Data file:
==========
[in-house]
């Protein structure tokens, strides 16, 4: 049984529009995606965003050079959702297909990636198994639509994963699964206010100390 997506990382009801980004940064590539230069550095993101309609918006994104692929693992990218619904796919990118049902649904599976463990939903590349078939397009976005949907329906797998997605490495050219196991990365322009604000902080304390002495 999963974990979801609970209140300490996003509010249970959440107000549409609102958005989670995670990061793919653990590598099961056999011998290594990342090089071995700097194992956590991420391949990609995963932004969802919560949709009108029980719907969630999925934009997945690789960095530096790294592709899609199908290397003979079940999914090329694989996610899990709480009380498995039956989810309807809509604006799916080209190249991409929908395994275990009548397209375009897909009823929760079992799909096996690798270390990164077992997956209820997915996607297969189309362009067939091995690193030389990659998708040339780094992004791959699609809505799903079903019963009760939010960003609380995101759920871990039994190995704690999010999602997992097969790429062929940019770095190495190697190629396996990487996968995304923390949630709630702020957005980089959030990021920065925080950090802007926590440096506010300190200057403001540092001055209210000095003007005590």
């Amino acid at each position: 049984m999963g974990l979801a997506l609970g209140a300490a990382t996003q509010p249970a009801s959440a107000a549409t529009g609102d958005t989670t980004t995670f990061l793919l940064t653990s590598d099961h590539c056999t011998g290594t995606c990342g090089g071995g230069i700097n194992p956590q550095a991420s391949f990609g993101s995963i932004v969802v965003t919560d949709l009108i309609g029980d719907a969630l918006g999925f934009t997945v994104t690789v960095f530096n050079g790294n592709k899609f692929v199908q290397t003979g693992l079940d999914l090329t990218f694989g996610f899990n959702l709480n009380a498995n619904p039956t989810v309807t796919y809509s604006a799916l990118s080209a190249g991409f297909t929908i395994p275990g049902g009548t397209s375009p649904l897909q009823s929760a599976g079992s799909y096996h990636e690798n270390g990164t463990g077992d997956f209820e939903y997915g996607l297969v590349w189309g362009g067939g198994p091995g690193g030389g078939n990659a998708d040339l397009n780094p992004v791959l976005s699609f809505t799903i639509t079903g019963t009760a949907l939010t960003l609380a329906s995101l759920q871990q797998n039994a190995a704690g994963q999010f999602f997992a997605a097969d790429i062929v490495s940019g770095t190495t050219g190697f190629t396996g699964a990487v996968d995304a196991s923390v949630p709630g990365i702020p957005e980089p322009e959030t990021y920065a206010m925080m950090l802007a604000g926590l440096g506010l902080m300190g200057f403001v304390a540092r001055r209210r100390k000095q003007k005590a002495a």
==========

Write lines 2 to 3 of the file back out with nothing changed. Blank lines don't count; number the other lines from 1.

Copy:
């Protein structure tokens, strides 16, 4: 049984529009995606965003050079959702297909990636198994639509994963699964206010100390 997506990382009801980004940064590539230069550095993101309609918006994104692929693992990218619904796919990118049902649904599976463990939903590349078939397009976005949907329906797998997605490495050219196991990365322009604000902080304390002495 999963974990979801609970209140300490996003509010249970959440107000549409609102958005989670995670990061793919653990590598099961056999011998290594990342090089071995700097194992956590991420391949990609995963932004969802919560949709009108029980719907969630999925934009997945690789960095530096790294592709899609199908290397003979079940999914090329694989996610899990709480009380498995039956989810309807809509604006799916080209190249991409929908395994275990009548397209375009897909009823929760079992799909096996690798270390990164077992997956209820997915996607297969189309362009067939091995690193030389990659998708040339780094992004791959699609809505799903079903019963009760939010960003609380995101759920871990039994190995704690999010999602997992097969790429062929940019770095190495190697190629396996990487996968995304923390949630709630702020957005980089959030990021920065925080950090802007926590440096506010300190200057403001540092001055209210000095003007005590």
């Amino acid at each position: 049984m999963g974990l979801a997506l609970g209140a300490a990382t996003q509010p249970a009801s959440a107000a549409t529009g609102d958005t989670t980004t995670f990061l793919l940064t653990s590598d099961h590539c056999t011998g290594t995606c990342g090089g071995g230069i700097n194992p956590q550095a991420s391949f990609g993101s995963i932004v969802v965003t919560d949709l009108i309609g029980d719907a969630l918006g999925f934009t997945v994104t690789v960095f530096n050079g790294n592709k899609f692929v199908q290397t003979g693992l079940d999914l090329t990218f694989g996610f899990n959702l709480n009380a498995n619904p039956t989810v309807t796919y809509s604006a799916l990118s080209a190249g991409f297909t929908i395994p275990g049902g009548t397209s375009p649904l897909q009823s929760a599976g079992s799909y096996h990636e690798n270390g990164t463990g077992d997956f209820e939903y997915g996607l297969v590349w189309g362009g067939g198994p091995g690193g030389g078939n990659a998708d040339l397009n780094p992004v791959l976005s699609f809505t799903i639509t079903g019963t009760a949907l939010t960003l609380a329906s995101l759920q871990q797998n039994a190995a704690g994963q999010f999602f997992a997605a097969d790429i062929v490495s940019g770095t190495t050219g190697f190629t396996g699964a990487v996968d995304a196991s923390v949630p709630g990365i702020p957005e980089p322009e959030t990021y920065a206010m925080m950090l802007a604000g926590l440096g506010l902080m300190g200057f403001v304390a540092r001055r209210r100390k000095q003007k005590a002495a």